Humans are about to go hybrid - in fact, our race is undergoing its own digital transformation. Artificial intelligence (*Ai) is changing the way we operate: but can we be smart enough to take advantage?
For a Digital Leaders Week presentation, MMT Strategy Partner Pete Trainor investigates how we can make technology work better for business. And that means taking a focus on outcomes at your organisation, while the outputs take care of themselves.
Pete - a vastly experienced Product Director, Senior Strategist and former CEO who has always pushed the boundaries of business models using technology - invites us firstly to consider the forces of nature that can be applied to the synthetic world.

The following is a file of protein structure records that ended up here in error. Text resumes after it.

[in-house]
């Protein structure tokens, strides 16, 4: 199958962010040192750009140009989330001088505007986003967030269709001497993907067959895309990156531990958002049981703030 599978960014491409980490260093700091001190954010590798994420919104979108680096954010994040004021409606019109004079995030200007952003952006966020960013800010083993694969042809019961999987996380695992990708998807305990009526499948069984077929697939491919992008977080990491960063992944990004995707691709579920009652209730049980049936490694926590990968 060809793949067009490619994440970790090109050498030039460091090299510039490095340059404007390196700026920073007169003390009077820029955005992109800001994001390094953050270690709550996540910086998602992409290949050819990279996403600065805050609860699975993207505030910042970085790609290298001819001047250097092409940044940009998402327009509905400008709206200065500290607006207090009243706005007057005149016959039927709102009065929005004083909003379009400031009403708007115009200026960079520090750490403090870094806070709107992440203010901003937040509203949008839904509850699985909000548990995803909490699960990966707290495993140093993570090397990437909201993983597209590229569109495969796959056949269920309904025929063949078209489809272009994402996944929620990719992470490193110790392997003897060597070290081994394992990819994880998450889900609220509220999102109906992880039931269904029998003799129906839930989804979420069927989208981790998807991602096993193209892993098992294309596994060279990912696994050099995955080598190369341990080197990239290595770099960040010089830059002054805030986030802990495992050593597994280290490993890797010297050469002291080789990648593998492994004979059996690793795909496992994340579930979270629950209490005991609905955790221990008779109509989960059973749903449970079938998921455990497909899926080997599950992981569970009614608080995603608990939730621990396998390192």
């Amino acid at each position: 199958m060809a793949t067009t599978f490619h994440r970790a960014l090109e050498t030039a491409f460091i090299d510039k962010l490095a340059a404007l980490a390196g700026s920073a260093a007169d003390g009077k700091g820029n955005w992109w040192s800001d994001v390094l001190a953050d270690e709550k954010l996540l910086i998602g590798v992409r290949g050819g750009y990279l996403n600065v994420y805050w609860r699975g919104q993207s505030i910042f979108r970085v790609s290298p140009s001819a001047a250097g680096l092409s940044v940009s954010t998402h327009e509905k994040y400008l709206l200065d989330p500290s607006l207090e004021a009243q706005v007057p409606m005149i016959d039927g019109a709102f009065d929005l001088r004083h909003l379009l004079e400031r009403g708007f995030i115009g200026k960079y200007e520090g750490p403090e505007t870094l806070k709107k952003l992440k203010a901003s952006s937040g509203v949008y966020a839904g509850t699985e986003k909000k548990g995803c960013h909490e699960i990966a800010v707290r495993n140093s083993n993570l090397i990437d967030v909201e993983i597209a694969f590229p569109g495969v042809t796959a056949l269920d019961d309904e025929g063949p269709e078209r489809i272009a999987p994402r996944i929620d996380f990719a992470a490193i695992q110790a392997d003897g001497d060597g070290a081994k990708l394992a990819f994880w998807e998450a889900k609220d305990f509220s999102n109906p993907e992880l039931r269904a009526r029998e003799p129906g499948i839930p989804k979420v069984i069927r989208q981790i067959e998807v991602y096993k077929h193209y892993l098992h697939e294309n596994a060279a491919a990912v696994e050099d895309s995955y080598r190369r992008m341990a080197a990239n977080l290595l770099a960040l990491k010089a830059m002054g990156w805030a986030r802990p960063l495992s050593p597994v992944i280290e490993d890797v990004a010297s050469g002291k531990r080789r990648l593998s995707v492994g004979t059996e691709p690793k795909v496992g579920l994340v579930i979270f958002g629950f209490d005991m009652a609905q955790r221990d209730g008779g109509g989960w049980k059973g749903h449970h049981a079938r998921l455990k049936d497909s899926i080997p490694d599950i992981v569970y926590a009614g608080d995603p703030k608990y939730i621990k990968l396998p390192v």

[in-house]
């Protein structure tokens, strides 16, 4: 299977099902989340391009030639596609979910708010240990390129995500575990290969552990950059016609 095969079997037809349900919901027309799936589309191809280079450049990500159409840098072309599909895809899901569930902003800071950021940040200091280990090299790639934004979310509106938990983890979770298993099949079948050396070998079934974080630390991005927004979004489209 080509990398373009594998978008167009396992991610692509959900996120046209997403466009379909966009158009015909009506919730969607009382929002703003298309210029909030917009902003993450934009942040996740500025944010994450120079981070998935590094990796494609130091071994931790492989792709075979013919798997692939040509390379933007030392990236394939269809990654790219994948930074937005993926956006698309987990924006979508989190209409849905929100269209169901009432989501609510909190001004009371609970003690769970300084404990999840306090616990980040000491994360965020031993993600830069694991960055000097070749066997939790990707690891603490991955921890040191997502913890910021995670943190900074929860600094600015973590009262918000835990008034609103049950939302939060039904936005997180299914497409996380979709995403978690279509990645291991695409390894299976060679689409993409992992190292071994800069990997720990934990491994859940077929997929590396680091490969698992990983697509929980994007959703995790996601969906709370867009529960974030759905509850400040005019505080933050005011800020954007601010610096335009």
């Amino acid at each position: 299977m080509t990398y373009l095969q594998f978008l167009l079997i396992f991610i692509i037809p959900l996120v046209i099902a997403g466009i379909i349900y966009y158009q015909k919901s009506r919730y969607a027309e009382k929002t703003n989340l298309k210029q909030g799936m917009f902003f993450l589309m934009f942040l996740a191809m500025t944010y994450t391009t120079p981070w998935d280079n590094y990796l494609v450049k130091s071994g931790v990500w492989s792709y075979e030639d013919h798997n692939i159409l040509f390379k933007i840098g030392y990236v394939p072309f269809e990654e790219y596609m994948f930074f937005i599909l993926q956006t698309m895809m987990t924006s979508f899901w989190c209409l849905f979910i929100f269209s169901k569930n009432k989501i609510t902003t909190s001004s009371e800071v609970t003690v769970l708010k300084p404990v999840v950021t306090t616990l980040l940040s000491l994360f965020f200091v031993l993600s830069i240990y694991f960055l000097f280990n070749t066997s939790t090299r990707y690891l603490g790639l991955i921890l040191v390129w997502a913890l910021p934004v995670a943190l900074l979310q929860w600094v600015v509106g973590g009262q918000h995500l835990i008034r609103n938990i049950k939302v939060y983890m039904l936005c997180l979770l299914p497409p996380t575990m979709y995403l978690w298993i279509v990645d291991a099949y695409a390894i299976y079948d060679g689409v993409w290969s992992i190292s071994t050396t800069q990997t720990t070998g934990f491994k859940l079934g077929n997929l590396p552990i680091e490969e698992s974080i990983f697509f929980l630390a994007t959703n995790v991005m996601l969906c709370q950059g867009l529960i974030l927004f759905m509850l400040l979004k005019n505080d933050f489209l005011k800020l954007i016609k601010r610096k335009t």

We’re all aware of Climate Change, and several years ago scientists identified its consequential shifts had created a new hybrid wild bear. Forced south due to habitat changes, the polar bear moved onto grizzly bear territory - and when the unstoppable force met the immovable object, nature took its course and the pizzly, or grolar bear if you prefer, was born.
As animals evolve, so now do humans. Unless you’ve been squashed under a bear for the past six months, you’ll have noticed daily warnings in the media about robots coming for our jobs. The World Economic Forum estimates 85 million jobs globally will be automated by 2025.
The fact is, Ai is coming for certain roles, and jobs will inevitably be lost. But there is another way to look at this, Pete observes. What if humans embrace becoming hybrid beings, incorporating the best aspects of technology with our own brains so that we can actually achieve more?
Don’t obsess over technology’s outputs
It isn’t new to point out that Ai will automate many of the time-consuming tasks that human workers would be better off leaving to the algorithm, while employees focus on more ‘human’ aspects of business - such as soft skills and creativity.